As 4.30am approached, the emcee – Power 98 FM deejay Jerald Justin Ko, who is more commonly known as JK – had interviewed random elite runners at the front of the start pen and sought out last minute running tips from them.
A lot of the elites had mentioned that it was important to start conservatively and not begin the race too fast. And so JK had playfully twisted this to mean that they had wanted other people to run slower so that they could win the race themselves! JK had been quite funny.
Race flagged off on time
Also, the organisers had initially mentioned that there may be a delay to start the race because a truck had been blocking one of the paths towards the start of the route, but the truck had cleared before flag off and so we were given the all-clear to begin running the race, on time. There was no delay for the first wave, after all.
Soon enough, the flag off party had hopped onto the stage though, and then we were good to go.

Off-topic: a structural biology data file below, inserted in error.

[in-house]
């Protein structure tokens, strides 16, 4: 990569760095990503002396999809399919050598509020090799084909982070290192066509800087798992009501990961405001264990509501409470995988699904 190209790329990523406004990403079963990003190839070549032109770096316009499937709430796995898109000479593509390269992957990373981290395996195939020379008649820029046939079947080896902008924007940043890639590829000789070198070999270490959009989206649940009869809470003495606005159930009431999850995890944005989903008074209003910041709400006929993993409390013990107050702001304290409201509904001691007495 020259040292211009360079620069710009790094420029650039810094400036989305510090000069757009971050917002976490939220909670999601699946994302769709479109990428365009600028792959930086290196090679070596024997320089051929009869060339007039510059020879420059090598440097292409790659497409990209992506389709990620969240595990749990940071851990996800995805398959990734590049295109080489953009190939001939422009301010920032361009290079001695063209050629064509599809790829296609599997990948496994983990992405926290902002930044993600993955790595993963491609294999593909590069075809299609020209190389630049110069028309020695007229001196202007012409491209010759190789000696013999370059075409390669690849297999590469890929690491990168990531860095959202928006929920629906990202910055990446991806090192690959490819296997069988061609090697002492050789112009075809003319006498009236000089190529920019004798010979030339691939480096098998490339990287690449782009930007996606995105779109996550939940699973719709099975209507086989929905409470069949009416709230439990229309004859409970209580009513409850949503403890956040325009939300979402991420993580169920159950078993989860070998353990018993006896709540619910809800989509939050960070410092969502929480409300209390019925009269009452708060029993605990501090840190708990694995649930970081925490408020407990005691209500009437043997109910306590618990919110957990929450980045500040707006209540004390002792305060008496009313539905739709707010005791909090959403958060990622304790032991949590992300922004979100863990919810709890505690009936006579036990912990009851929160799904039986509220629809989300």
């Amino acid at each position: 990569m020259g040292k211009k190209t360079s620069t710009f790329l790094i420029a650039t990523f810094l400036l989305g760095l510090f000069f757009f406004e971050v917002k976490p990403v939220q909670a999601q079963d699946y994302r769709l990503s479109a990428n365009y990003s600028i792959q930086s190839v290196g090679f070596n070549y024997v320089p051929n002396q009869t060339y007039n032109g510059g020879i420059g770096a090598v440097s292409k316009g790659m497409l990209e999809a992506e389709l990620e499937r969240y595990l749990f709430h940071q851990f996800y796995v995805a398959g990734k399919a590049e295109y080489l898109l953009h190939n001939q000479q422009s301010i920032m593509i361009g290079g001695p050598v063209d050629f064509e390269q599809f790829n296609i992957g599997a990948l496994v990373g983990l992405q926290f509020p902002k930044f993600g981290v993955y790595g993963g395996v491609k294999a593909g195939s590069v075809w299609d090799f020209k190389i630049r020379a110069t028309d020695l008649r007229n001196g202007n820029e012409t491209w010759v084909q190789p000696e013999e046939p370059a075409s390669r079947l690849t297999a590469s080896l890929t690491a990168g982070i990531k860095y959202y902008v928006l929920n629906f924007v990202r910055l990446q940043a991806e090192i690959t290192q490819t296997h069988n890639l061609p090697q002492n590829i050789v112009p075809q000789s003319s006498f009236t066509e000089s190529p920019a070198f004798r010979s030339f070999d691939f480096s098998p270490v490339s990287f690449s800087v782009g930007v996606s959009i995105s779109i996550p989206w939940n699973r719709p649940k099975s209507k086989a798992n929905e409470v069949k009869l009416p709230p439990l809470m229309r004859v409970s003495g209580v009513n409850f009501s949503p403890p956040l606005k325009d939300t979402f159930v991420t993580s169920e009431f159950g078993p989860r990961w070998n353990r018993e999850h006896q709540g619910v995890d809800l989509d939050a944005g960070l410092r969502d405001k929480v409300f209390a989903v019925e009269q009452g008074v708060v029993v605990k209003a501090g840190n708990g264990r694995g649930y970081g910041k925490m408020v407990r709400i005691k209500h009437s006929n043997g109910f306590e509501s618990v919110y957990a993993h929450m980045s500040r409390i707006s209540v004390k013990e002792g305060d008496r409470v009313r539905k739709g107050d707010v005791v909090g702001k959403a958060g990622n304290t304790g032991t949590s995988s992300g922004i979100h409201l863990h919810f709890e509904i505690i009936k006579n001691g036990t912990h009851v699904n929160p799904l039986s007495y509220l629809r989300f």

Running at a conservative effort
Remembering the words of my running coach, Ben Pulham from Coached, I began the race at a conservative effort, running firmly in my easy zone. This had been an average of about 6:30 mins/km pace.
It was good that the event was not really congested, even towards the beginning, and that I had been able to run pretty freely throughout and to maintain the pace that I had intended. But probably this may have been due to the smaller number of runners participating, though.
Weather was nice
The weather had also fortunately been quite good to us this morning for a long run; it was cooler and more cloudy than usual and didn’t really get hot till the later stages of the race, so I felt that I had been able to maintain my heart rate fairly well.
Said Lo Ka Fai, 51, self employed in finance, “The weather was fine; it was cloudy and not so hot. That made it good for running.”
But this could also have been due to the early start time, though, as I had been able to complete more than half of my run by sunrise.
Running route was scenic but familiar
The running route itself was quite standard and one that I was quite familiar with. It had also been about 95 per cent similar to the previous year’s Newton Challenge route.
From Marina Barrage, we headed towards East Coast Park, and then we ran all the way down East Coast Park, from Carpark B1 at Fort Road to the PA Water Venture @ East Coast at Carpark F3 before u-turning and running back all the way that we had come from.